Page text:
Ruth Croft to tackle Tarawera Ultramarathon

Ruth Croft is one of the biggest names in the world of trail running, with the New Zealander back on home soil and preparing to line up for this weekend’s Tarawera Ultramarathon.

Croft will return to the Tarawera Ultramarathon for the first time since 2017, with the 32-year-old set to contest the 102km race, a part of the Ultra-Trail® World Tour.

“I’m definitely looking forward to getting back and racing in New Zealand again and having a race that is going on as normal, which wasn’t happening in Europe,” said Croft. “There has been a lot of uncertainty over the last year which everyone has faced, you start training for a race and then that gets cancelled and you start focusing on another race and the same thing happens. I felt like last year with everything happening I didn’t find any good fitness so it was good to be home and be based in one place and have a race that you can guarantee at this stage that will go ahead.”

Croft, from Greymouth in the South Island of New Zealand, was last in action late in 2020, though her last event was anything but normal.

“The last race that I did was the Golden Trail Series, it was supposed to be in Argentina but changed to a four-day stage race on the Azores Islands in late October,” she said. “The race on the Azores was actually really competitive, the most competitive of the season. There was some racing happening in Europe but not as much, or with the same level of competition as normal, as a number of countries still had restrictions and there were a lot of health precautions on the events as well. It was certainly different to what everyone is used to.”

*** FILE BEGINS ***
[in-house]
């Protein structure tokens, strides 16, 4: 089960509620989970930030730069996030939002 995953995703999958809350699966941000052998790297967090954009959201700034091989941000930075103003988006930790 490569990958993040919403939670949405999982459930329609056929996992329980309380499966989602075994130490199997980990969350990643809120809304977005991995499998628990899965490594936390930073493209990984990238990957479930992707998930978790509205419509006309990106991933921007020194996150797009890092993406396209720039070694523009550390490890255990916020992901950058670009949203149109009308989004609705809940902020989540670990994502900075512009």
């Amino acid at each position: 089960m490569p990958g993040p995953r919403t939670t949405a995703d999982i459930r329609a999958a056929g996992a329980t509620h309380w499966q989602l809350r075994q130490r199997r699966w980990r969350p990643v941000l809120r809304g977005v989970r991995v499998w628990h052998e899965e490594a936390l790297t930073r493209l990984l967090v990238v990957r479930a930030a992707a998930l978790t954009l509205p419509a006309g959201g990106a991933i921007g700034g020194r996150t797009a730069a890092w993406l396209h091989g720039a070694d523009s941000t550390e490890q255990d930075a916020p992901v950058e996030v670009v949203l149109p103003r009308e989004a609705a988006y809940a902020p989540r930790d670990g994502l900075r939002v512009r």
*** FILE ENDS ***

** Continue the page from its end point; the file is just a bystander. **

Croft has won some of the most prestigious and well-known races on the trail running calendar, including the last two 55km OCC by UTMB and two 42km Mont Blanc Marathons, she’s also had an eighth place on the road at the Seoul Marathon, which qualified her for the Marathon World Championships.

Awaiting Croft and her fellow competitors this weekend is either 21km, 50km, 102km or 100-miles through the trails surrounding Rotorua, with Croft keen to get back into the forest.

“My training has been going really well. It started back when I was in quarantine, I had a bit of break after my last race in Europe and we started base building in the hotel quarantine in Rotorua,” said Croft. “I got in quite a few kilometres around the carpark and since then I’ve been on the west coast of the South Island in my home town training on some of the great walks around here and it’s been going well.

“I’m looking forward to being back in the Redwoods and having that normal race experience. One of the reasons that we run is to share a day out on the trails with people and not have to socially distance or wear masks and be able to have finish line hugs,” she said. “I’m very grateful that we could get back to New Zealand and that we’re able to race as well.”

This year marks the 13th running of the Tarawera Ultramarathon, with runners from across New Zealand taking part in either the 21km, 50km, 102km or 100-Miler race, with the 102km event a part of the Ultra-Trail® World Tour.

For more information on the Tarawera Ultramarathon, visit www.taraweraultra.co.nz.